Premium

Mostafa el-Abbadi, campaigned to recreate great Library of Alexandria – obituary

Mostafa el-Abbadi in 2012 Credit:  Scott Nelson

Mostafa el-Abbadi, who has died aged 88, was an Egyptian scholar of the Graeco-Roman world who campaigned over many years to recreate the ancient Library of Alexandria; although a new Bibliotheca Alexandrina opened in 2002, differences with the Egyptian authorities meant that he was not even invited to the opening ceremony.

Founded by Ptolemy I Soter, one of Alexander the Great’s successor kings, in the third century BC, the Library of Alexandria, part of a larger museum complex, was one of the most significant libraries of the ancient world. Ptolemy wanted the library to contain “all the texts in the world that are worthy of study”, and its collection, often said to have contained half a million documents, grew to include the originals of plays by Sophocles, Aeschylus and Euripides, translations of works from Egypt, Assyria, Persia, Buddhist texts, Hebrew scriptures – even (allegedly) the...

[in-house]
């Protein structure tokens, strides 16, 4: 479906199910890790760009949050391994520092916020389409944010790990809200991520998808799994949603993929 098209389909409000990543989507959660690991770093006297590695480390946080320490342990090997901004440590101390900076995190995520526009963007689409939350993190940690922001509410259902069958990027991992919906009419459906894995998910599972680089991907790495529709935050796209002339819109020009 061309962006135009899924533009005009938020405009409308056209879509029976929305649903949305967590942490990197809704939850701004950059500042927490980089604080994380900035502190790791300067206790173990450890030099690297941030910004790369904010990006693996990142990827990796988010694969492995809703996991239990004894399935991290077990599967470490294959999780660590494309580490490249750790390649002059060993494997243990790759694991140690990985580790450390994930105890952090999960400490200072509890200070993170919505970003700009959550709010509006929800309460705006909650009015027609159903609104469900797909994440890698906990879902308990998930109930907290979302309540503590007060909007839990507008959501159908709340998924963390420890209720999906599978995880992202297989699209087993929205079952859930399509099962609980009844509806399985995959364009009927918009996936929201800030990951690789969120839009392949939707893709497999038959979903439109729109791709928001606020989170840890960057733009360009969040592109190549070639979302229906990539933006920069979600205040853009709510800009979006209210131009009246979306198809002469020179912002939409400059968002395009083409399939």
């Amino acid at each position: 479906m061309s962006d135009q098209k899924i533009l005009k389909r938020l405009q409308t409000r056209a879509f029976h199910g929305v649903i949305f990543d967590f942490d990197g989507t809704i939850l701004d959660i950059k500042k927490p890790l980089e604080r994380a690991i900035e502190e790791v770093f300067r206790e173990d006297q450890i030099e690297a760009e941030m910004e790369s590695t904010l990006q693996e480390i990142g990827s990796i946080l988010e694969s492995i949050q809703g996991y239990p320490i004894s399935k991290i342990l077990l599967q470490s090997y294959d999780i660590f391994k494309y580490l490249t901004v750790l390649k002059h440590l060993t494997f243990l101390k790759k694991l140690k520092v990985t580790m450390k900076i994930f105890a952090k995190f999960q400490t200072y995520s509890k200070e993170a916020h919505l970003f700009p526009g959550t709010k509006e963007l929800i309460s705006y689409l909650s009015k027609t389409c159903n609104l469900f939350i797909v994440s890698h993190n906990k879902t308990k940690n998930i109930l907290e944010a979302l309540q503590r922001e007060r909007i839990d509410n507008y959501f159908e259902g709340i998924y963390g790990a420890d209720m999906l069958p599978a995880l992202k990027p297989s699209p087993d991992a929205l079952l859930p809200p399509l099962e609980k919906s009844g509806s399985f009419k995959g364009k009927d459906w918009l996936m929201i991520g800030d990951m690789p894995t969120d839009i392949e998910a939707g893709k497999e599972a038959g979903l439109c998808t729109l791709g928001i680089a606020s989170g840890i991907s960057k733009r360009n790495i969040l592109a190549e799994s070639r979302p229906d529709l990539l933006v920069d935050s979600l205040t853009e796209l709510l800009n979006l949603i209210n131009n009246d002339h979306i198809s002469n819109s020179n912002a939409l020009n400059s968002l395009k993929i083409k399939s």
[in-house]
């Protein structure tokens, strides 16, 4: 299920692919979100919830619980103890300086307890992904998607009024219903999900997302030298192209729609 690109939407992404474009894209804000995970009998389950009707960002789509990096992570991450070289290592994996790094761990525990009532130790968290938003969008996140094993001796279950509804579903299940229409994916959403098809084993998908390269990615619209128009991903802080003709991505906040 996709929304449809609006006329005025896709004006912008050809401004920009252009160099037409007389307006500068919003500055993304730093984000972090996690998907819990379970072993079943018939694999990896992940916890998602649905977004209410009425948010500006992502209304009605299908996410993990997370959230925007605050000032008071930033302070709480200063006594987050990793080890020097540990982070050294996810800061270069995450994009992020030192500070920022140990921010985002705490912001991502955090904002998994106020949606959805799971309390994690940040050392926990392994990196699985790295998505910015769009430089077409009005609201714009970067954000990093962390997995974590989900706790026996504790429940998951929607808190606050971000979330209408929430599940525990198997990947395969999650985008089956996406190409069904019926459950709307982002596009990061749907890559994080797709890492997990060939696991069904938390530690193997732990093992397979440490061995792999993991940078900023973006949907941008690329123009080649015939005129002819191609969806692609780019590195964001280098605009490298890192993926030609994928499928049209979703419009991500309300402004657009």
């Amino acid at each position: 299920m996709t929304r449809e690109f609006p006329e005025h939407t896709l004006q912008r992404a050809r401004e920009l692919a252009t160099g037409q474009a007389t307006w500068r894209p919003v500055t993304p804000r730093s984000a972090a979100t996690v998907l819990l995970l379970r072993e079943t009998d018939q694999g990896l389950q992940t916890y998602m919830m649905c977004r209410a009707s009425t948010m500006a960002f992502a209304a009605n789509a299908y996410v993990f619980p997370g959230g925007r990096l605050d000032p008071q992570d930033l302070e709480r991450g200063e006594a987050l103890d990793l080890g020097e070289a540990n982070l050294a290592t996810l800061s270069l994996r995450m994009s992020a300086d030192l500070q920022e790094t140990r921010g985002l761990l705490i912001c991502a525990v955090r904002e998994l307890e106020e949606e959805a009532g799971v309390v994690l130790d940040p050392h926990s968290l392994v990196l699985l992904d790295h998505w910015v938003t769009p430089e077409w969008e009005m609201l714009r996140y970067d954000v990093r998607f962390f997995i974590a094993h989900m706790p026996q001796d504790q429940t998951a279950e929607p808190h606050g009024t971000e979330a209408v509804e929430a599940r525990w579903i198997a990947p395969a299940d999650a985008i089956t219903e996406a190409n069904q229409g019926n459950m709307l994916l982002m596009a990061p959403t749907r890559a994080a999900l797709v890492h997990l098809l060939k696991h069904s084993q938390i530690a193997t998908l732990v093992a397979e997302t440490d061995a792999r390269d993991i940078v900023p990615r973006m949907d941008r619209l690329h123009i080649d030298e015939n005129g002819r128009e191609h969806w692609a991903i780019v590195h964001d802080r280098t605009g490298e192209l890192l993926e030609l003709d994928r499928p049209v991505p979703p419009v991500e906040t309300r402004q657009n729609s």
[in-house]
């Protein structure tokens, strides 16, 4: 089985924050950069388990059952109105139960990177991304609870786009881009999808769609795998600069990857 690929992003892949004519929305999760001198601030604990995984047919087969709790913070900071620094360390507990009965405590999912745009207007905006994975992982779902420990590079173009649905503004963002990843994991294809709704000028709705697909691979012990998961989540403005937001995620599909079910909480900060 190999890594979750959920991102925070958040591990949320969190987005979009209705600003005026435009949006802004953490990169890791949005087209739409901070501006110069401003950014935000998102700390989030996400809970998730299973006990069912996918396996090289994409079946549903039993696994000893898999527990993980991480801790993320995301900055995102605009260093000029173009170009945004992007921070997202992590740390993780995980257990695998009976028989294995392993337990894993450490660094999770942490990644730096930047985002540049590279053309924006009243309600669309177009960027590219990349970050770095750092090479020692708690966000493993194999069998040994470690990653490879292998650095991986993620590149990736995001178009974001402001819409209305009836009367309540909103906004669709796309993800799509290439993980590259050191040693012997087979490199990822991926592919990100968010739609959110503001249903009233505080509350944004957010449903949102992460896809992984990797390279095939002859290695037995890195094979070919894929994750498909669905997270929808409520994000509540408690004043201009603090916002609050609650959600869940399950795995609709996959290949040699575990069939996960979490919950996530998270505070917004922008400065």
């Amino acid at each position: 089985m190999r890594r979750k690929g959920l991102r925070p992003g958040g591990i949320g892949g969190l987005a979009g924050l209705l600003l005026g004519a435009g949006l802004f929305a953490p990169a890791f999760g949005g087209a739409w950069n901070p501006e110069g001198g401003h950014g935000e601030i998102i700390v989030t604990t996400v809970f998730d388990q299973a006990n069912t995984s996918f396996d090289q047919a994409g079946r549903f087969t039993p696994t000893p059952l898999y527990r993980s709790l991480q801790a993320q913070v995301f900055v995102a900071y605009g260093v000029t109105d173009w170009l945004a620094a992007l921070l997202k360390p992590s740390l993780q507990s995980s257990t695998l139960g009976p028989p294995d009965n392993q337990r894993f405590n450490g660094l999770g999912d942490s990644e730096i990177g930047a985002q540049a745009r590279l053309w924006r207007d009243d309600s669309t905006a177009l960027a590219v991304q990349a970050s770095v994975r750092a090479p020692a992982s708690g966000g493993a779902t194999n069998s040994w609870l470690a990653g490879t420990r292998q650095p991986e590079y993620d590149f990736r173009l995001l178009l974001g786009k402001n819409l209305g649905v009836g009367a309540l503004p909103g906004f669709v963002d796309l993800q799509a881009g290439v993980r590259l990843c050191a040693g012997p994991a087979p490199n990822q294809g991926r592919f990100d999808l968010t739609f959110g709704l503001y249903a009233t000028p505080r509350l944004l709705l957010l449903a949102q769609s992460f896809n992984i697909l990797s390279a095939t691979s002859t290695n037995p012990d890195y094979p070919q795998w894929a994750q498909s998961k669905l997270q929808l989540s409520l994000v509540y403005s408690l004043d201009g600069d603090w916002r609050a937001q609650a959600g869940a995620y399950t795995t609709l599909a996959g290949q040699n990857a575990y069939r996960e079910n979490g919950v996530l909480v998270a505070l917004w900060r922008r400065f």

To continue reading this article

Start your free trial of Premium

  • Access all Premium articles 
  • Subscriber-only events 
  • Cancel any time

Free for 30 days

then only £2 per week

Access one Premium article per week

To continue reading this article log in to your Telegraph account. Or register now, it's free.
Registered customers can access one Premium article per week
HALF-PRICE OFFER
Unlimited access to exclusive stories.
Half price for one year.
  • Access all Premium articles
  • Subscriber only events
  • Cancel any time
Free for 30 days, then just £1 per week